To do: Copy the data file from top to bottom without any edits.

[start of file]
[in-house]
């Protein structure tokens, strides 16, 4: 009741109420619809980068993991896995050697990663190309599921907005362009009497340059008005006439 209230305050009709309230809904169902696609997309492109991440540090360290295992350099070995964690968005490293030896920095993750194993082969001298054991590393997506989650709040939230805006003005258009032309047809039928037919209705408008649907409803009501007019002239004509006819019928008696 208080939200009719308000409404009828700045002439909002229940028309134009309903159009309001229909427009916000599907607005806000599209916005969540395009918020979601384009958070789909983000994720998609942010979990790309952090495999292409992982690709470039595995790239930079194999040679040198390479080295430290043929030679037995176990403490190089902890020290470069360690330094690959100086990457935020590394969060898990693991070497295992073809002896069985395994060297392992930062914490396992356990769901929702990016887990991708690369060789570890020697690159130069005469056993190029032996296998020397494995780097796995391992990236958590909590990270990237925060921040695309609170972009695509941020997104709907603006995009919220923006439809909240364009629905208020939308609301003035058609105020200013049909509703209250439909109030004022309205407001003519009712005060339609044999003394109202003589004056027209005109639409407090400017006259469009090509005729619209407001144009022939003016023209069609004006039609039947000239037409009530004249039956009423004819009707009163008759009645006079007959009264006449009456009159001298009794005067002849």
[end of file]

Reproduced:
[in-house]
């Protein structure tokens, strides 16, 4: 009741109420619809980068993991896995050697990663190309599921907005362009009497340059008005006439 209230305050009709309230809904169902696609997309492109991440540090360290295992350099070995964690968005490293030896920095993750194993082969001298054991590393997506989650709040939230805006003005258009032309047809039928037919209705408008649907409803009501007019002239004509006819019928008696 208080939200009719308000409404009828700045002439909002229940028309134009309903159009309001229909427009916000599907607005806000599209916005969540395009918020979601384009958070789909983000994720998609942010979990790309952090495999292409992982690709470039595995790239930079194999040679040198390479080295430290043929030679037995176990403490190089902890020290470069360690330094690959100086990457935020590394969060898990693991070497295992073809002896069985395994060297392992930062914490396992356990769901929702990016887990991708690369060789570890020697690159130069005469056993190029032996296998020397494995780097796995391992990236958590909590990270990237925060921040695309609170972009695509941020997104709907603006995009919220923006439809909240364009629905208020939308609301003035058609105020200013049909509703209250439909109030004022309205407001003519009712005060339609044999003394109202003589004056027209005109639409407090400017006259469009090509005729619209407001144009022939003016023209069609004006039609039947000239037409009530004249039956009423004819009707009163008759009645006079007959009264006449009456009159001298009794005067002849």